16.6 C
Monday, September 27, 2021

About Biofuels

You are here:
← All Topics

What is Biofuel ?

Biofuels are any fuel derived from biomass. Agricultural products specifically grown for conversion to biofuels include corn and soybeans. R&D is currently being conducted to improve the conversion of non-grain crops, such as switchgrass and a variety of woody crops, to biofuels.

The energy in biomass can be accessed by turning the raw materials of the feedstock, such as starch and cellulose,into a usable form. Transportation fuels are made from biomass through biochemical or thermochemical processes.

Known as biofuels, these include ethanol, methanol, biodiesel, biocrude, and methane.

Use and Availability of Biofuels

Ethanol blends of E10 (10% ethanol, 90% gasoline) can be and are sold at gasoline fueling stations across the U.S. Ethanol in higher blends, such as E85, is also sold at gasoline fueling stations across the U.S., but requires modified fueling equipment.

Are biofuels more expensive than their petroleum-based counterparts?

Because the cost of any type of fuel – gasoline, diesel, ethanol, biodiesel – varies over time due to a variety of market, political, and production factors, it is difficult to say at any one time whether or not biofuels are sold for more or less than traditional petroleum-based fuels in the marketplace. On average, biofuels are generally comparable to traditional fuels in sales price, although they may be higher or lower at times, depending on gasoline and diesel prices. The non-monetary benefits of biofuels – such as environmental, national security, and local economy benefits – may also be taken into consideration by the consumer, even if they are not reflected in the cost of biofuels versus traditional fuels.

Will I get lower gas mileage with ethanol-blended fuels than with traditional gasoline?

The fuel economy of E85 is lower than that of gasoline by 10 to 15 percent, as E85 has less energy content (about 0.72 of gasoline). However, flex fuel vehicles can be tuned to run optimally on E85 (whereas, as currently sold, they are optimized for gasoline), reducing the mileage loss significantly. For more information please visit National Ethanol Vehicle Coalition.

Can ethanol be transported, stored, and dispensed within existing petroleum infrastructure?

Lower ethanol blends, such as E10, are currently mixed with gasoline and transported, stored, and dispensed in existing infrastructure. Higher ethanol blends, such as E85, however, require separate infrastructure because E85 cannot beused in all vehicles, and because E85 can corrode some materials. In many cases, existing petroleum fuel infrastructure can be used to transport and store E85, as long as they are properly cleaned and the fuels are not mixed. Special E85-compatible pump dispensers are available, and can be incorporated into existing fueling stations. The National Renewable Energy Laboratory, U.S. Department of Energy, and National Ethanol Vehicle Coalition jointly published the Handbook for Handling, Storing, and Dispensing E85 (PDF 1.7 MB), which contains more detail on this issue.

Production and Technology

How are biofuels created from plant material?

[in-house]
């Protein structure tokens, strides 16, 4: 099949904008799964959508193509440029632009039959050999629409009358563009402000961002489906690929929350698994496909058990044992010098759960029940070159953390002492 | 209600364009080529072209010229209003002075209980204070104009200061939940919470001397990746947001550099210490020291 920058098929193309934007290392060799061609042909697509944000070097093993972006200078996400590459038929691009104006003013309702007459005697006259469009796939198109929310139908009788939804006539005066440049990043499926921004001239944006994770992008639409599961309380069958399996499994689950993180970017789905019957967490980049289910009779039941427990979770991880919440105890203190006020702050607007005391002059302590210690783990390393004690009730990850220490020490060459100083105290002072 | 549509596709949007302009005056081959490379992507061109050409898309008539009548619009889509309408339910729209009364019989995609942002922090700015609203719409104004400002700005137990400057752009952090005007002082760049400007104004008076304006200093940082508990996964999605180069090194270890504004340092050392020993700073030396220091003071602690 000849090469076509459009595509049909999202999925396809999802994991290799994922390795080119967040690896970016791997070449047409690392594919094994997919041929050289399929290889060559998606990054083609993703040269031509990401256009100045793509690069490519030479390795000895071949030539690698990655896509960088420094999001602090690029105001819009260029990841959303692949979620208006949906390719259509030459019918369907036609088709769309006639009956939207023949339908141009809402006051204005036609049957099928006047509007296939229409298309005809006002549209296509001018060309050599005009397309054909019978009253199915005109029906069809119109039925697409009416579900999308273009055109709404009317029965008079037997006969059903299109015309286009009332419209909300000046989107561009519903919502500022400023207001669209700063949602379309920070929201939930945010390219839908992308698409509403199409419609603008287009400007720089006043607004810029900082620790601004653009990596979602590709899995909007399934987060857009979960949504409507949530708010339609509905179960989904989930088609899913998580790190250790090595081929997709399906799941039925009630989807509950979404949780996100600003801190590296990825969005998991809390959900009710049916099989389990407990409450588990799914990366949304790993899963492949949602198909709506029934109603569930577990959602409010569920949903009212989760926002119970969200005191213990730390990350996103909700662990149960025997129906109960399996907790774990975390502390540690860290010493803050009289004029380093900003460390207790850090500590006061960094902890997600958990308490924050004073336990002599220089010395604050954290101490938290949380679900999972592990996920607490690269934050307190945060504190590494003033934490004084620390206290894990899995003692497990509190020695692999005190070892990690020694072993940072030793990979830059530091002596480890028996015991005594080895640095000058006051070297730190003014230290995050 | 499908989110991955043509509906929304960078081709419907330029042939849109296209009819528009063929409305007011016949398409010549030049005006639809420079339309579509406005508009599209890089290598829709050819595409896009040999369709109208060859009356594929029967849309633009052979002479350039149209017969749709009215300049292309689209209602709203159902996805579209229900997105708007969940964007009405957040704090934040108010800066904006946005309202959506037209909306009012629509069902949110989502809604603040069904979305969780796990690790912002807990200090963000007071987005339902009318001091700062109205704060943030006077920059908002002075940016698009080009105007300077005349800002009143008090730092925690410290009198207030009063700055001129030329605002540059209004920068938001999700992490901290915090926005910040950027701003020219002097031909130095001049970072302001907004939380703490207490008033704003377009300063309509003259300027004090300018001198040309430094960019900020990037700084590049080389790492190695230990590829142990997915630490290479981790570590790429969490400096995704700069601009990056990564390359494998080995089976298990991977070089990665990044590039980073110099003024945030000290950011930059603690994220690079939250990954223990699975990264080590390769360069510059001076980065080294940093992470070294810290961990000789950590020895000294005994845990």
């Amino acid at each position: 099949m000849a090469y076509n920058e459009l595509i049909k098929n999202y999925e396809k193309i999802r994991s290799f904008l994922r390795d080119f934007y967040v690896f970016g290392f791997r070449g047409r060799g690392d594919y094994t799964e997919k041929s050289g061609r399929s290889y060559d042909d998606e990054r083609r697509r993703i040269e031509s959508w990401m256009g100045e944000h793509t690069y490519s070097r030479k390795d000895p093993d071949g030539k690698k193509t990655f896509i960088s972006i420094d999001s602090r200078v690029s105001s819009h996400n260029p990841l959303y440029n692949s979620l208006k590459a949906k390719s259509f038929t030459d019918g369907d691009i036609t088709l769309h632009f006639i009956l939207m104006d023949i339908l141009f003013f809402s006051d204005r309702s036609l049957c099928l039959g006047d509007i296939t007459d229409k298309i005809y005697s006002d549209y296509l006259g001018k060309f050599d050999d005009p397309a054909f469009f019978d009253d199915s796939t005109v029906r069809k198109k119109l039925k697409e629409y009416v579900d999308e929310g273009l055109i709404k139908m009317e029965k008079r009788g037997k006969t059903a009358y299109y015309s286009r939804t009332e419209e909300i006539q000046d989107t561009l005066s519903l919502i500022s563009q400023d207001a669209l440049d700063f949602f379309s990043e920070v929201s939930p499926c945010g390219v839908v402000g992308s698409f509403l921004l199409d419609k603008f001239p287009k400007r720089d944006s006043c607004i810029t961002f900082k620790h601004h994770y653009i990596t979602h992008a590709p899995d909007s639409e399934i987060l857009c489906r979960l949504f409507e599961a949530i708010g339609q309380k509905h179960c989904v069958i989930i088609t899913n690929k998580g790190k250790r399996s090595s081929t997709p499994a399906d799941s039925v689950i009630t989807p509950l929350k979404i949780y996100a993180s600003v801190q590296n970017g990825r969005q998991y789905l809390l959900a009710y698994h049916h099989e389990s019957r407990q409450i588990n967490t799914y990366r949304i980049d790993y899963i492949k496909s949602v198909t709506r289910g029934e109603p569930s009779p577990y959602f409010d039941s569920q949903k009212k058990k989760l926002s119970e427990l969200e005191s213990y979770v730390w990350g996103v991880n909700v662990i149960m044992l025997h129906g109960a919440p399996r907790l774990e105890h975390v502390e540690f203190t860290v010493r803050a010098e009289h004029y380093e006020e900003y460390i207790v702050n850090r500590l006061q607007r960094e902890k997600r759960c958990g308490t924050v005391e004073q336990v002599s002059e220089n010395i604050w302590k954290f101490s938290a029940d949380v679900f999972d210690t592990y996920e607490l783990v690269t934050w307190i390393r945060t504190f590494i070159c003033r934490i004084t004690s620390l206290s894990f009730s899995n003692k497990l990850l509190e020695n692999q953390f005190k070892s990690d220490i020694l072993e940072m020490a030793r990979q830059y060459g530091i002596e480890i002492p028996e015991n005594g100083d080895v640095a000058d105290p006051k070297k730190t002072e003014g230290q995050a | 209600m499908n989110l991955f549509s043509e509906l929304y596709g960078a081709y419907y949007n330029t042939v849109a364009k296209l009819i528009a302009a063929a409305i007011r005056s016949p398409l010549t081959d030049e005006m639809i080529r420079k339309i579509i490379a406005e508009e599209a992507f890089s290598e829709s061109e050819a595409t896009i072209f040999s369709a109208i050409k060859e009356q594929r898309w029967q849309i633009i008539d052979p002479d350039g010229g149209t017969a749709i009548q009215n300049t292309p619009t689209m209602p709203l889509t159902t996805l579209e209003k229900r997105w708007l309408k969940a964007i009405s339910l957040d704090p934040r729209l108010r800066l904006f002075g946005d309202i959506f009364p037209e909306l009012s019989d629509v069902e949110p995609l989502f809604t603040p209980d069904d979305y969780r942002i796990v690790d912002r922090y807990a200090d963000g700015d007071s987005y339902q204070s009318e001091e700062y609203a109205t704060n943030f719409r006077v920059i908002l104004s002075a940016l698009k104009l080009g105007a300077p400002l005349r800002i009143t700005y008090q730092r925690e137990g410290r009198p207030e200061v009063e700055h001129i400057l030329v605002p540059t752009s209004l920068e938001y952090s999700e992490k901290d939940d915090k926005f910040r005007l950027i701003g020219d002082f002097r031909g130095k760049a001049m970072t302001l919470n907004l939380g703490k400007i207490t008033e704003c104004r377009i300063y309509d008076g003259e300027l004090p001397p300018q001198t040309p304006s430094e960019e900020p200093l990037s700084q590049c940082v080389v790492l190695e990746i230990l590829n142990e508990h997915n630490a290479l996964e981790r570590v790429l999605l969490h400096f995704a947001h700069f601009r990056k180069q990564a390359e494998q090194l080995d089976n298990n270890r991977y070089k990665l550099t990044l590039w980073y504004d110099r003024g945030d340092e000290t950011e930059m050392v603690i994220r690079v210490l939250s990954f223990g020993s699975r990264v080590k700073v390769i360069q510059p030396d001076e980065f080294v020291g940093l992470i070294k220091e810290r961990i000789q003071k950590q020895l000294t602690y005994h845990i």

How a fuel is produced from plant materials can depend on a variety of factors, including the feedstock (or biomass plant material) being used and the fuel one desires to produce. For more information on the types of biomass feedstock available and the types of fuels that can be produced from them see the Office of the Biomass Program Biomass Feedstocks website and Biomass Today website.

Ethanol and biodiesel are the two most common types of biofuels. There are two primary types of conversion methods used to produce ethanol from biomass resources: biochemical conversion and thermochemical conversion. Biochemical conversion refers to the process where biomass is separated into its component parts, starch and cellulose. In water, both starch and cellulose can be broken down further to multiple sugars, which can than be fermented to produce ethanol. Thermochemical conversion heats the feedstock with no oxygen to produce synthesis gas (syngas). The syngas can be fermented to produce ethanol.In the U.S., biodiesel is produced from the oil in soy beans, canola, and other agricultural products. The oils from the plant material are reacted with methanol to produce methyl esters (commonly known as biodiesel) and glycerin. For every 100 lbs of biodiesel produced approximately 10 lbs of glycerin is produced; glycerin is an ingredient in hand lotions and soaps.

What other materials can be produced from biomass?

Biomass can be used to produce any number of common products based on the feedstock (or biomass plant material) chosen. Specific products include but are not limited to plastics, polymers, carpets, fabrics, detergents, fabrics, and lubricants.


What is the R&D focus of the Office of the Biomass Program?

The R&D focus of the Biomass Program is on the development of the integrated biorefinery which includes both biological and thermochemical conversion processes. Currently, the Program is organized to address the technological R&D needs of each stage in the biorefinery: feedstock interface, biochemical conversion, thermochemical conversion, and product development.

Feedstock R&D is focused on the reduction of biomass harvesting and storage costs. Biochemical conversion R&D is currently the highest priority for the program. It is focused on reducing the cost of producing mixed sugars by overcoming the difficulty of separating biomass into its components (cellulose and lignin). The thermochemical conversion R&D focus is developing technologies that convert the residues from the biochemical conversion process into fuels, heat and chemicals. The focus of product development is on the development of fermentation microorganisms.

External links